We get a brief scene aboard Discovery showing Nhan had lost Georgiou, and another great sarcastic line from Reno. Back at the bar, we find out where she went. She’d been captured (or, I assume, allowed herself to be captured) by two of Zareh’s goons who were out on patrol. She’s thrown onto the floor of the bar where she proceeds to engage in a “who’s more evil” contest with Zareh. This is the moment I alluded to above, the one which partly explains the use of “pidgin.” Zareh uses the term “V’draysh” to refer to the remains of the Federation – a term we first heard used in the Short Treks episode Calypso. In that story, the V’draysh were said to be at war with another faction for whom protagonist Craft had been a soldier. Most interestingly, though, that episode showed the USS Discovery abandoned in a nebula, seemingly having been hidden there for almost a milennium. Fans have been speculating ever since how Calypso might connect to the rest of the series, and this seems to be the biggest indication yet that Calypso is set around the same time as Season 3. What does that mean for the ship? Will it be sent back in time only to be left derelict for a millennium? That would be one way to allow Mirror Georgiou to return to the 23rd Century in time for the untitled Section 31 series! But we’ll have to see whether any further connections to Calypso emerge.
Georgiou, in her single-minded obsession with Burnham, wants to recover the repaired communications kit so she can contact her. With Zareh and his goons in the way, it was only going to end in a fight, and during the scuffle we got a very cool moment where Saru used his head-spikes to defeat one of the courier’s guards. This isn’t something technological nor some augmentation; every member of Saru’s species has this kind of built-in biological defence mechanism, and seeing him use it in anger for what I think is the first time was incredibly interesting.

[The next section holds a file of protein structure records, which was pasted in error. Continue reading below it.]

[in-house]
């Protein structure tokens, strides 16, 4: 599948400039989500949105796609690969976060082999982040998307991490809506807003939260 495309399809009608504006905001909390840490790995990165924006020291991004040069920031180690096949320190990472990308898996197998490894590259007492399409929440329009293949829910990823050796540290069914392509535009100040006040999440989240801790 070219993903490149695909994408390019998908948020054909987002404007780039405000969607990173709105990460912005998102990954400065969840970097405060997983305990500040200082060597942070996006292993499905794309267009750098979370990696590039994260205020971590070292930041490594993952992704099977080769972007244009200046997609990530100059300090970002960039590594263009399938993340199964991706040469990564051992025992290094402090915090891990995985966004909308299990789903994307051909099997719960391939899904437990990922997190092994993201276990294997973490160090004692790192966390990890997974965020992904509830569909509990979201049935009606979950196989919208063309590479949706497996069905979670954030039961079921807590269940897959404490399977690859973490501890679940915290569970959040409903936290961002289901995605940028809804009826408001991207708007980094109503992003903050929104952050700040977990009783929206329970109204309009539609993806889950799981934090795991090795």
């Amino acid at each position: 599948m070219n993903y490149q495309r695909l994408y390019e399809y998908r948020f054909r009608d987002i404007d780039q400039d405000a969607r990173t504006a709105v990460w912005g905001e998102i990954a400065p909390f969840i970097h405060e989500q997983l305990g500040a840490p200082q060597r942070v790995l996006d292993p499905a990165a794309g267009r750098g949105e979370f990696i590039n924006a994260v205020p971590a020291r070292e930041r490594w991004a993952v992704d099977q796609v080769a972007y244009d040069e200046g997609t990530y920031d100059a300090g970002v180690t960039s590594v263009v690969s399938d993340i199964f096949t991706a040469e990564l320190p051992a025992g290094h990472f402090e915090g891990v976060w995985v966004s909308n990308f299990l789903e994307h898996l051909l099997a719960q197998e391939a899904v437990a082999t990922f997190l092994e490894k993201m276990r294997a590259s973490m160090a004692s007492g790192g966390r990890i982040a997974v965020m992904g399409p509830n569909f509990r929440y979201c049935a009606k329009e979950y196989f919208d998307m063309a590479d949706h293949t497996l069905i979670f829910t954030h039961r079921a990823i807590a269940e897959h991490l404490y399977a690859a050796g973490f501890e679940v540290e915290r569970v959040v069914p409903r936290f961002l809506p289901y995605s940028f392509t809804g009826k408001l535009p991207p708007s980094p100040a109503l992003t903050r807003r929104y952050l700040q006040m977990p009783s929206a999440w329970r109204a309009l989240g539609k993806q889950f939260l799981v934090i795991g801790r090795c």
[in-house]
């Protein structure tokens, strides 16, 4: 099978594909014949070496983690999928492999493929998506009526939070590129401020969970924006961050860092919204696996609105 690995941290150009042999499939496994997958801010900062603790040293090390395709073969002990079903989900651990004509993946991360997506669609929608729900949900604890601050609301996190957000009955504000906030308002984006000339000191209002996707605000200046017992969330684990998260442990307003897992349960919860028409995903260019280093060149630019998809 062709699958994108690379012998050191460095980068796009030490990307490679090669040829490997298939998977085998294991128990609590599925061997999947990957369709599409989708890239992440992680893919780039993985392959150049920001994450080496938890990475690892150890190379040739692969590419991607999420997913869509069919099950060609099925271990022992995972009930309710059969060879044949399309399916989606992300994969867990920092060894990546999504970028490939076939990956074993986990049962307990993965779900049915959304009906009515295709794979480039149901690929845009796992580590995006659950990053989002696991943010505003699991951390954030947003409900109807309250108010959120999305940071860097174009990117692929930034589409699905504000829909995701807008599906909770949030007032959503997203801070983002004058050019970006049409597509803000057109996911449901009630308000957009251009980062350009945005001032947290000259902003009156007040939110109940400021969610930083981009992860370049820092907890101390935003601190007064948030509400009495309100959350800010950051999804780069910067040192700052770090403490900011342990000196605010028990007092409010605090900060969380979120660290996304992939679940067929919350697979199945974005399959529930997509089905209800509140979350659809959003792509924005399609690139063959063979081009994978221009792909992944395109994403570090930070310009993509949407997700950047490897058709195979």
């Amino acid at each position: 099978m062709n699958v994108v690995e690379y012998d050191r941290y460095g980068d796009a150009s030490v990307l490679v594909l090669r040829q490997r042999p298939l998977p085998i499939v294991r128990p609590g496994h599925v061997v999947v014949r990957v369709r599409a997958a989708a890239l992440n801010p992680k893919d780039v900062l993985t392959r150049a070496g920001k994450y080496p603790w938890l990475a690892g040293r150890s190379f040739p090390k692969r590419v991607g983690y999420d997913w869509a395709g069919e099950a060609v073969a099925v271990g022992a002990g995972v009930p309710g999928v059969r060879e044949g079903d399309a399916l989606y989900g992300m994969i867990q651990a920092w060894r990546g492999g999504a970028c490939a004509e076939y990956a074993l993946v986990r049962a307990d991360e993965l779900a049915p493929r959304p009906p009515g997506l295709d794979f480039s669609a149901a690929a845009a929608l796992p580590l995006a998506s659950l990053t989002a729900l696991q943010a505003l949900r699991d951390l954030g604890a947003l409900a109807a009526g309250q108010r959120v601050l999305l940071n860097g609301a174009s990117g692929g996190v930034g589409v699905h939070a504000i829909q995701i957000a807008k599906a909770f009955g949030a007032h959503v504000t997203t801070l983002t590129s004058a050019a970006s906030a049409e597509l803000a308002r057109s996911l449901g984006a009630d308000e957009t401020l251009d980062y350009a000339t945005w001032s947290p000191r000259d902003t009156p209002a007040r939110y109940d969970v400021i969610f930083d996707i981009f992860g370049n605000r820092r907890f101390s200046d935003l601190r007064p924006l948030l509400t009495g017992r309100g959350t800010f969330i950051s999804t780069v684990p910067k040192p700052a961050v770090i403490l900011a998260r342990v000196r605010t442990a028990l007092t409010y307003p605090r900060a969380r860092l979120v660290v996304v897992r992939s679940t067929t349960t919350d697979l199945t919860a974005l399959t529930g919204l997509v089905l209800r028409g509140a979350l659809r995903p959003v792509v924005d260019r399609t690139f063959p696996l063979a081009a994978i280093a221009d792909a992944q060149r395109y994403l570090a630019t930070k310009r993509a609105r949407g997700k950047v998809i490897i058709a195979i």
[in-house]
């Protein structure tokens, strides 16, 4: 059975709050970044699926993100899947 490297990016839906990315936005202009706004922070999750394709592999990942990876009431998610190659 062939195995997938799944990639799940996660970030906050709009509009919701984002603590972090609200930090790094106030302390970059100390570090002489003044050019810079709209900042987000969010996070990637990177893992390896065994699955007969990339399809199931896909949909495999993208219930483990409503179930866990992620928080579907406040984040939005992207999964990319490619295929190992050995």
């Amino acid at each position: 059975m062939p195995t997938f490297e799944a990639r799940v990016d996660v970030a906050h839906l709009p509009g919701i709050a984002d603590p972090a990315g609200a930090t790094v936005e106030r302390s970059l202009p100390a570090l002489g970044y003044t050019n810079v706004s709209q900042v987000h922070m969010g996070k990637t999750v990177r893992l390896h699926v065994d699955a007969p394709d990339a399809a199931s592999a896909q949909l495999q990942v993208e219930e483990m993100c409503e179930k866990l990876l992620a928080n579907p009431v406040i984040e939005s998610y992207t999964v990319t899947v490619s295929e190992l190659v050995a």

The fight ends with Zareh alive but his goons defeated. Georgiou and Saru then have a standoff – Saru wants to let him live, Georgiou advocates killing him. And here, for the first time in the season so far, I felt the promised optimism. Post-apocalyptic settings – which Discovery’s 32nd Century kind of is (and kind of isn’t) – can be a great vehicle for telling positive, hopeful stories. And Saru’s reasoning that killing Zareh would be wrong because it isn’t who Starfleet is was exactly the kind of thing that these settings can do very well. I had been sceptical of a post-apocalyptic setting from the moment we saw the first Season 3 trailer, but so far that side of the galaxy hasn’t been as bad as I had feared. And here, we get to see the way such a setting can be used to tell positive stories and to generate positivity. I liked that – even if I agree with Georgiou that Zareh is too dangerous to keep alive. I have a theory that he’ll return later in the season – probably at an inopportune moment – but we’ll save that for my theory-crafting article!